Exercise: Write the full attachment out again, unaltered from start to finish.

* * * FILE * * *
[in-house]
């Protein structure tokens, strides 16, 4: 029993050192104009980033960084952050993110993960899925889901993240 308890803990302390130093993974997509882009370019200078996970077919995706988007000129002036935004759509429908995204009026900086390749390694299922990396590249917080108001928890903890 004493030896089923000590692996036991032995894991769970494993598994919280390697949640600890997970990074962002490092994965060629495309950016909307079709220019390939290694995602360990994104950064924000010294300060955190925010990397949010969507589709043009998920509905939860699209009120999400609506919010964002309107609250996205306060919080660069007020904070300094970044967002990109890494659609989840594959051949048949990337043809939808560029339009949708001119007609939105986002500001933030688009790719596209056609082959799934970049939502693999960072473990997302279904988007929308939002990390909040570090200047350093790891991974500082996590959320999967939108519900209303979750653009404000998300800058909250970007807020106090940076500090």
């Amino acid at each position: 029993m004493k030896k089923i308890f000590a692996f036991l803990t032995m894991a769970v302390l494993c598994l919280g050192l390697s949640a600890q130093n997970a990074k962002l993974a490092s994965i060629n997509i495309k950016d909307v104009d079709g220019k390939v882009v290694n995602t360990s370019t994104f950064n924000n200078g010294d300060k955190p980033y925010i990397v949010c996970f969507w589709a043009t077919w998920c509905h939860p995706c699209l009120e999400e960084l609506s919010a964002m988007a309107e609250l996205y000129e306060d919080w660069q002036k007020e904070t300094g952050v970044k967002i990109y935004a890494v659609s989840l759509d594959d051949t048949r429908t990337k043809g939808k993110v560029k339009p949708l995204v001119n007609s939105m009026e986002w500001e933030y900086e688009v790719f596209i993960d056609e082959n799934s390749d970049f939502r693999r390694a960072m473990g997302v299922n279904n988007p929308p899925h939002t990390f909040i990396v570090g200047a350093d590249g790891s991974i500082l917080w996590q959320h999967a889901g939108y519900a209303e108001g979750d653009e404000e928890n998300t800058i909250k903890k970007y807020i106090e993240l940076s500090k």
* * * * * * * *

[in-house]
């Protein structure tokens, strides 16, 4: 029993050192104009980033960084952050993110993960899925889901993240 308890803990302390130093993974997509882009370019200078996970077919995706988007000129002036935004759509429908995204009026900086390749390694299922990396590249917080108001928890903890 004493030896089923000590692996036991032995894991769970494993598994919280390697949640600890997970990074962002490092994965060629495309950016909307079709220019390939290694995602360990994104950064924000010294300060955190925010990397949010969507589709043009998920509905939860699209009120999400609506919010964002309107609250996205306060919080660069007020904070300094970044967002990109890494659609989840594959051949048949990337043809939808560029339009949708001119007609939105986002500001933030688009790719596209056609082959799934970049939502693999960072473990997302279904988007929308939002990390909040570090200047350093790891991974500082996590959320999967939108519900209303979750653009404000998300800058909250970007807020106090940076500090």
């Amino acid at each position: 029993m004493k030896k089923i308890f000590a692996f036991l803990t032995m894991a769970v302390l494993c598994l919280g050192l390697s949640a600890q130093n997970a990074k962002l993974a490092s994965i060629n997509i495309k950016d909307v104009d079709g220019k390939v882009v290694n995602t360990s370019t994104f950064n924000n200078g010294d300060k955190p980033y925010i990397v949010c996970f969507w589709a043009t077919w998920c509905h939860p995706c699209l009120e999400e960084l609506s919010a964002m988007a309107e609250l996205y000129e306060d919080w660069q002036k007020e904070t300094g952050v970044k967002i990109y935004a890494v659609s989840l759509d594959d051949t048949r429908t990337k043809g939808k993110v560029k339009p949708l995204v001119n007609s939105m009026e986002w500001e933030y900086e688009v790719f596209i993960d056609e082959n799934s390749d970049f939502r693999r390694a960072m473990g997302v299922n279904n988007p929308p899925h939002t990390f909040i990396v570090g200047a350093d590249g790891s991974i500082l917080w996590q959320h999967a889901g939108y519900a209303e108001g979750d653009e404000e928890n998300t800058i909250k903890k970007y807020i106090e993240l940076s500090k």